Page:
The first element of the crime that the prosecutor must prove is that the action you took was willful and intentional. In legal terms, willfully means that the action was performed on purpose.

The second element of the crime that the prosecutor must prove is that you touched, or applied force. The terms force and violence are synonymous in the eyes of the law. The smallest touch is sufficient for Battery arrest as long as the action was performed in a crude, aggressive or disrespectful manner.

The final element of the case that the prosecutor must prove is that your actions were performed upon another. In the eyes of the law, this means that you physical touched:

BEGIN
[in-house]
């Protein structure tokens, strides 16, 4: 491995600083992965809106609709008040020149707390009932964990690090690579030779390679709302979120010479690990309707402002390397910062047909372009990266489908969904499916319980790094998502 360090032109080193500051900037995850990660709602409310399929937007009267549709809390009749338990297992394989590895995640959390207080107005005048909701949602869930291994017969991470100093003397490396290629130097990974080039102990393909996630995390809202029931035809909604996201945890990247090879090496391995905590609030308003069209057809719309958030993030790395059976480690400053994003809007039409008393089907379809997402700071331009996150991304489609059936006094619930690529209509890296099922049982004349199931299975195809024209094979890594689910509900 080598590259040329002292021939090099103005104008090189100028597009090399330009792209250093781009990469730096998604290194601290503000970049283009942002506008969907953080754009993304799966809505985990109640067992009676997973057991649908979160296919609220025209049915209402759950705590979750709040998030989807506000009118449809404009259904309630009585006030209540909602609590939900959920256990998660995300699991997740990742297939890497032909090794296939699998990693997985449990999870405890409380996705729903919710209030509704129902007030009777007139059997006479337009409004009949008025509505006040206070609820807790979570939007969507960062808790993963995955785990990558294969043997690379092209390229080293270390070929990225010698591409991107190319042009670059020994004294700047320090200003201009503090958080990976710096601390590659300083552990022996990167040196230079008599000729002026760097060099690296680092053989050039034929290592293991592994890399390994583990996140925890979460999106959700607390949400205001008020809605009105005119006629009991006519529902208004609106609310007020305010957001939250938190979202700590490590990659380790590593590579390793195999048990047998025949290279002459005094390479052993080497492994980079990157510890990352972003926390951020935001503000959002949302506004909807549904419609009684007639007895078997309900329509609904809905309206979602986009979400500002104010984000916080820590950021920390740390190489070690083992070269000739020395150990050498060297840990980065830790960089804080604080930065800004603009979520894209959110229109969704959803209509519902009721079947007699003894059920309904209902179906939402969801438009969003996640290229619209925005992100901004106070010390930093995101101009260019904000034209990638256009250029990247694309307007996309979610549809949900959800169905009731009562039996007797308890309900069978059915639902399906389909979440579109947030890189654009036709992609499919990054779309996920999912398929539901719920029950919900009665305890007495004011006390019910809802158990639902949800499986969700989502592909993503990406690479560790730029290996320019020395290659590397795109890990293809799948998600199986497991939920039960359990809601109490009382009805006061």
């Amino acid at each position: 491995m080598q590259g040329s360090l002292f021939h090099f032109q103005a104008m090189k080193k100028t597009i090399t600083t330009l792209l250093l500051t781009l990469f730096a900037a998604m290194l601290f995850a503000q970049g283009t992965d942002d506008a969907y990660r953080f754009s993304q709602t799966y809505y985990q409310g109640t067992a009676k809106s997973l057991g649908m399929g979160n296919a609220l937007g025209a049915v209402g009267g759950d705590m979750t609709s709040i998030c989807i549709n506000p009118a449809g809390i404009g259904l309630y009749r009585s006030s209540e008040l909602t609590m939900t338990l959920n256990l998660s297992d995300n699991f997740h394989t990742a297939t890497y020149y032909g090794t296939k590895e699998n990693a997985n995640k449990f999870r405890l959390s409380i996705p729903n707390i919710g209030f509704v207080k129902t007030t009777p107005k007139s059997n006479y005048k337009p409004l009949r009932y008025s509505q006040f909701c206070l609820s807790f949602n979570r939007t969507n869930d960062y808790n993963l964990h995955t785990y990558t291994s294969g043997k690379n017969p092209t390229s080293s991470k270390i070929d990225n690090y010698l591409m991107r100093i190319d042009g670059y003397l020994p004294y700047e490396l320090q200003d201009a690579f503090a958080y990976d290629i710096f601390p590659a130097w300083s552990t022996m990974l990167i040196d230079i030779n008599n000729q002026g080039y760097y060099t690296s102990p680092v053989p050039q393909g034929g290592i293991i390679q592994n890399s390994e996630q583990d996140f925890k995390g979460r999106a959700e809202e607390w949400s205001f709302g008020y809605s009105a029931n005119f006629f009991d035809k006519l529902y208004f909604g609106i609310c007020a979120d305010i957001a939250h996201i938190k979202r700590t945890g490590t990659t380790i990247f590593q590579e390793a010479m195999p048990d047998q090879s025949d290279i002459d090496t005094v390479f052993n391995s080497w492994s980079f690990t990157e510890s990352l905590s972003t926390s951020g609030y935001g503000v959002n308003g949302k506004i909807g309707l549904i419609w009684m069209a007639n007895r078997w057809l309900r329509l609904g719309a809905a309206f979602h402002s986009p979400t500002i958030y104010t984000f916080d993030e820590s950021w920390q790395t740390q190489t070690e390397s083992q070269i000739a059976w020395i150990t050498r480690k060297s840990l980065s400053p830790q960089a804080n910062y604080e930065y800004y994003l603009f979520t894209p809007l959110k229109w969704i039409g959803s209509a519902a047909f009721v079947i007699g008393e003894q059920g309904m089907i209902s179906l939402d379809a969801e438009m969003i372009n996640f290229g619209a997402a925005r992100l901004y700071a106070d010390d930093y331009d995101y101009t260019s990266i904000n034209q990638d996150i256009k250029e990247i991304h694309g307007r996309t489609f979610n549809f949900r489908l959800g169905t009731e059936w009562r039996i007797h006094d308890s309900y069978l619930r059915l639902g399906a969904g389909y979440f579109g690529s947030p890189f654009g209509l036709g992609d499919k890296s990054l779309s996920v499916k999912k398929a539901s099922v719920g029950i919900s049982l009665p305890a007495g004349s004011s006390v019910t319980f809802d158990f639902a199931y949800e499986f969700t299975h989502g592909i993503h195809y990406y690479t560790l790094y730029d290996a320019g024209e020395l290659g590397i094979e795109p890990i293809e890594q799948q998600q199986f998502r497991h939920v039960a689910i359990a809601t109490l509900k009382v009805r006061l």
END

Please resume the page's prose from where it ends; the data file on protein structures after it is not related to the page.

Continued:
1. The person
  2. His or her clothing
  3. Anything attached or connected to that person

If the prosecutor cannot prove each and everyone of these elements then a conviction will not take place.

Defending Assault and Battery

There are several techniques that a criminal defense attorney can utilize to prove that you’re not guilty of either Assault and/or Battery. These techniques include proving that you acted in self-defense or you were defending another, the physical force was an accident, or you had consent to act the way you did.

The most common defense for an Assault or Battery charge is that you were acting in self-defense. This technique works if you reasonably believed that physical violence was the only way to protect yourself, or another, from being assaulted or battered. However, your actions are only protected by the law if you didn’t use excessive violence when protecting yourself.